I think this is one of the best things you’ve written. It was a treasure to read. It brought up many memories, both bad and good, and gave me that feeling of experiencing just a tiny bit of what you wrote. I felt as if I was standing behind you in a shadow watching you say goodbye to your father.

    • Hello Robin,
      Thank you for your kind words. Memories, both good and bad, are always there, right Robin? May the wounds from bad memories be a distant haze, and may they never keep us from enjoying the sunshine today. You are a delight Robin.

  • Lorraine Norwood

    Pamela, what a deeply touching post. Your father sounds extraordinary. I’m glad you had so many happy years with him. I’m truly sorry about what your stepmother did. I had
    a similar situation, but with my stepfather. Reading the sorrow in your words, I realized that they can take the things associated with our mother and father, but they can’t take the memories and the spirit. I will try to remember that when the bitterness wells up in me again.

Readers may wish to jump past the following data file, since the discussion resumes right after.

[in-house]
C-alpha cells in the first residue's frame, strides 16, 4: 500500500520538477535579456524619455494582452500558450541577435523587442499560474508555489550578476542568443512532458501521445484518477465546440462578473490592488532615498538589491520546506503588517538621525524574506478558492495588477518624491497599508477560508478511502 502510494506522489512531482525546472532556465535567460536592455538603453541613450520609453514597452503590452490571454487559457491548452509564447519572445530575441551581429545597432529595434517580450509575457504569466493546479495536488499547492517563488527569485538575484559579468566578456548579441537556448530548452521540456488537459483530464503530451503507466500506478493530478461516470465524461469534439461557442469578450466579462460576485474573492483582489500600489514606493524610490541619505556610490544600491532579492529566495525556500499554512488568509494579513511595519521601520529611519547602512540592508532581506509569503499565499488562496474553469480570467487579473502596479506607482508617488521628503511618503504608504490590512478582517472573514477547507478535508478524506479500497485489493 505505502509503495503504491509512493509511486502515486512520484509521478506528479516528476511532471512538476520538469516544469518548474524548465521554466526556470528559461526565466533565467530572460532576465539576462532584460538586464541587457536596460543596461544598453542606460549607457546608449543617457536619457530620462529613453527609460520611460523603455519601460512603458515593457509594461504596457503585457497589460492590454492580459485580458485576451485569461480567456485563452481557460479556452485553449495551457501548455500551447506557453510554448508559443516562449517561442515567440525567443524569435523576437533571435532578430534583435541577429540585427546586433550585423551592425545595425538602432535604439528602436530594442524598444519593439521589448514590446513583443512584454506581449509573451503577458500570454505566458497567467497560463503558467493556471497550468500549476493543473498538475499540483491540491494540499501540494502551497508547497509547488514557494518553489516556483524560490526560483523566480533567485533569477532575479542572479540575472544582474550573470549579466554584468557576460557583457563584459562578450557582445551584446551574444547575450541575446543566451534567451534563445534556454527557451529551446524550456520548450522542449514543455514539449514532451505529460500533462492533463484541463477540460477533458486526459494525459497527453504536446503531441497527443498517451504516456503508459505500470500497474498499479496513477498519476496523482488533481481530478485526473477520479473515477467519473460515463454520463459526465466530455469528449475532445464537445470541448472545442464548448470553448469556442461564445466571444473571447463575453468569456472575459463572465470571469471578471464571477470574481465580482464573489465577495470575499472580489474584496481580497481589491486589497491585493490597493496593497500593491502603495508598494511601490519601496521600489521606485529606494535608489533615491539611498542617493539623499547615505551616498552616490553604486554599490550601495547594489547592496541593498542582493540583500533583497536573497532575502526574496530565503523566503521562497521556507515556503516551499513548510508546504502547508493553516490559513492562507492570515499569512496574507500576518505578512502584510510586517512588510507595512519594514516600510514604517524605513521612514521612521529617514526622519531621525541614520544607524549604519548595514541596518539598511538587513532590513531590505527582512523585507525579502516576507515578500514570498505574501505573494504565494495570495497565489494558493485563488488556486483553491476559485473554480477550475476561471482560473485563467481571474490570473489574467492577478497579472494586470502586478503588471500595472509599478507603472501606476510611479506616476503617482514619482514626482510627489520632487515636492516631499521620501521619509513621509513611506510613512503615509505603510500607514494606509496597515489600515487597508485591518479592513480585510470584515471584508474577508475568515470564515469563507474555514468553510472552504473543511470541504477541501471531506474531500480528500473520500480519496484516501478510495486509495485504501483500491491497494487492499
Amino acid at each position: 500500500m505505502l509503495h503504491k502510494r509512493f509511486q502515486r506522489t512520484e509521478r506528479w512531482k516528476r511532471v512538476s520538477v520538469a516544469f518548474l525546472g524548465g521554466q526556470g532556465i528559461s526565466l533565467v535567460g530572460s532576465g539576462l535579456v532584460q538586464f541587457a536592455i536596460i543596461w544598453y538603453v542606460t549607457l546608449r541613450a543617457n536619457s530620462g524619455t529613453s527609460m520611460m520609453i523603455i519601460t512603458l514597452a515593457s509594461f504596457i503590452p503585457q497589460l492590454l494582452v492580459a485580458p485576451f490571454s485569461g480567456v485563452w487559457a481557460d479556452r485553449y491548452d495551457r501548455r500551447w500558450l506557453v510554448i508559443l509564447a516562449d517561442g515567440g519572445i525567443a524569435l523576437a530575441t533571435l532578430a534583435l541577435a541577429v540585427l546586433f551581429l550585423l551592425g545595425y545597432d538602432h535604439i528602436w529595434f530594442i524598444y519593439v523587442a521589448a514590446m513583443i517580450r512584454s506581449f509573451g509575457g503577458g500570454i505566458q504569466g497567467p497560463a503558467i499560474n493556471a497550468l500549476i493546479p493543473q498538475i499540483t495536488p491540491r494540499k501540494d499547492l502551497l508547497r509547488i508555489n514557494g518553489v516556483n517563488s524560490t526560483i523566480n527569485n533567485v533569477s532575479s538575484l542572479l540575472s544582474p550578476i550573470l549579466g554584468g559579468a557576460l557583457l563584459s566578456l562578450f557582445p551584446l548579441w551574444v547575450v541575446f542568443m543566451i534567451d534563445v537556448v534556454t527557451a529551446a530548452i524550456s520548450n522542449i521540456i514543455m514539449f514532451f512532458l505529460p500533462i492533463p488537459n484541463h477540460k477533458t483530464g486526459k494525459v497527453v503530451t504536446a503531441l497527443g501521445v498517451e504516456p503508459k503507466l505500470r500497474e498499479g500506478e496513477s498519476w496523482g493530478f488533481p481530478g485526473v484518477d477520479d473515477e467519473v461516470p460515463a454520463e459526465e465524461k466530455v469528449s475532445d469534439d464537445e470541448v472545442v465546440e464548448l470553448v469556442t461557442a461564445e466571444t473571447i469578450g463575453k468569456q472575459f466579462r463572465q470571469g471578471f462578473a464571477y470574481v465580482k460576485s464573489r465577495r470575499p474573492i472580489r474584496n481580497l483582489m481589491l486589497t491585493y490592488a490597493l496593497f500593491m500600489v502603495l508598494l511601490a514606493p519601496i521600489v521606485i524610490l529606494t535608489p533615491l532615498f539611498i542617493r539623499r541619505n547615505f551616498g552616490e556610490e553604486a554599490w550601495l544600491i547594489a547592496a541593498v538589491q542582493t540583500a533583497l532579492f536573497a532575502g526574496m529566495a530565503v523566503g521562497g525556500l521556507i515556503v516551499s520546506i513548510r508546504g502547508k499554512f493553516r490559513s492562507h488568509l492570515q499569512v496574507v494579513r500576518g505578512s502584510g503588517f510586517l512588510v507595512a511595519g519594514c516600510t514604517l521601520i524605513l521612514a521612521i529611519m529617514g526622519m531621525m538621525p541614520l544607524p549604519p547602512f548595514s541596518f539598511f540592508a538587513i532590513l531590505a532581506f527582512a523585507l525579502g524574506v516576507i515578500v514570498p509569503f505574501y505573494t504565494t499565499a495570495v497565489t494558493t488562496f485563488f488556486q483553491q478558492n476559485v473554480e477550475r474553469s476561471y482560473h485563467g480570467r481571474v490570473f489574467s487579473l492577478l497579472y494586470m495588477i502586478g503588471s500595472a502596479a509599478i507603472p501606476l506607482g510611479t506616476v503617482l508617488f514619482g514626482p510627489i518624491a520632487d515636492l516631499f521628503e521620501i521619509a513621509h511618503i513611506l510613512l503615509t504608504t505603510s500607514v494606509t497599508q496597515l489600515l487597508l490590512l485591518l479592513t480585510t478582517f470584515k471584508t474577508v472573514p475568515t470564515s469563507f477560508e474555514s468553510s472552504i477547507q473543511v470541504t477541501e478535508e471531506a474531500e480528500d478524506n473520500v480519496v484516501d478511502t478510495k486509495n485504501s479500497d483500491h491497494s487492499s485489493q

As a nosy, but curious, aside — in the photo of your father, what is he doing? It looks like a phone or microphone? He certainly was a handsome man. Thanks again for writing, Pamela.

    • Hello Lorraine,
      I am sorry you had a similar experience. And, I am sorry your mother died. You are right. They can’t take our memories. The weird thing about bitterness, it only hurts us, not the other person. Sort of like if we drank poison and hoped it hurt the other person. We would be the one to die.

      You can never be noise to ask me a question. My father worked for the Department of Transport as a radio operator. I think this photograph was taken in the deep north of the Yukon.
      Best to you,

  • Berdeane Bodley

    Pamela Berdeane, you are & always will be his favorite girl, cherish that thought, of course you know just where he is today, “in your heart” right where he belongs!!! I love you Pamela. xo

    • Hi Mom,